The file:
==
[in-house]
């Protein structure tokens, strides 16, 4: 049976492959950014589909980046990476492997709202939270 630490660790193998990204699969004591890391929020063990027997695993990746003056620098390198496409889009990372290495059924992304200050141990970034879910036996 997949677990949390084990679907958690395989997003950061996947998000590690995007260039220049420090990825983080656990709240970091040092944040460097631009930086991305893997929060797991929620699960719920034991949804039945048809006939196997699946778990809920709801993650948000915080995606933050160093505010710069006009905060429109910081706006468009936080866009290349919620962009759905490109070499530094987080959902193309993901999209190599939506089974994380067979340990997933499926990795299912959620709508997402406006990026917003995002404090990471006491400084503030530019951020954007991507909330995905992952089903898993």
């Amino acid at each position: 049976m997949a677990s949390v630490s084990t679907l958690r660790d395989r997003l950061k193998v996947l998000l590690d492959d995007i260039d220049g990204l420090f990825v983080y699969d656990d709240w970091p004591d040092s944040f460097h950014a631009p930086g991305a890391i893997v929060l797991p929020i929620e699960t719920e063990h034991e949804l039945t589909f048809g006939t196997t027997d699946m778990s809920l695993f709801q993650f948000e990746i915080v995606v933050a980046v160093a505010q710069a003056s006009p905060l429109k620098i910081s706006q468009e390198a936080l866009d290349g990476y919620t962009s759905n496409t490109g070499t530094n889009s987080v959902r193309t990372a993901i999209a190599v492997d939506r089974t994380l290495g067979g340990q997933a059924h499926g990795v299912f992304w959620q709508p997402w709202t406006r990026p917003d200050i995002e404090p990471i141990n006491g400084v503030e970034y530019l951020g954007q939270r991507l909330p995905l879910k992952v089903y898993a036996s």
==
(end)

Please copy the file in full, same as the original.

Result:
[in-house]
């Protein structure tokens, strides 16, 4: 049976492959950014589909980046990476492997709202939270 630490660790193998990204699969004591890391929020063990027997695993990746003056620098390198496409889009990372290495059924992304200050141990970034879910036996 997949677990949390084990679907958690395989997003950061996947998000590690995007260039220049420090990825983080656990709240970091040092944040460097631009930086991305893997929060797991929620699960719920034991949804039945048809006939196997699946778990809920709801993650948000915080995606933050160093505010710069006009905060429109910081706006468009936080866009290349919620962009759905490109070499530094987080959902193309993901999209190599939506089974994380067979340990997933499926990795299912959620709508997402406006990026917003995002404090990471006491400084503030530019951020954007991507909330995905992952089903898993």
């Amino acid at each position: 049976m997949a677990s949390v630490s084990t679907l958690r660790d395989r997003l950061k193998v996947l998000l590690d492959d995007i260039d220049g990204l420090f990825v983080y699969d656990d709240w970091p004591d040092s944040f460097h950014a631009p930086g991305a890391i893997v929060l797991p929020i929620e699960t719920e063990h034991e949804l039945t589909f048809g006939t196997t027997d699946m778990s809920l695993f709801q993650f948000e990746i915080v995606v933050a980046v160093a505010q710069a003056s006009p905060l429109k620098i910081s706006q468009e390198a936080l866009d290349g990476y919620t962009s759905n496409t490109g070499t530094n889009s987080v959902r193309t990372a993901i999209a190599v492997d939506r089974t994380l290495g067979g340990q997933a059924h499926g990795v299912f992304w959620q709508p997402w709202t406006r990026p917003d200050i995002e404090p990471i141990n006491g400084v503030e970034y530019l951020g954007q939270r991507l909330p995905l879910k992952v089903y898993a036996s």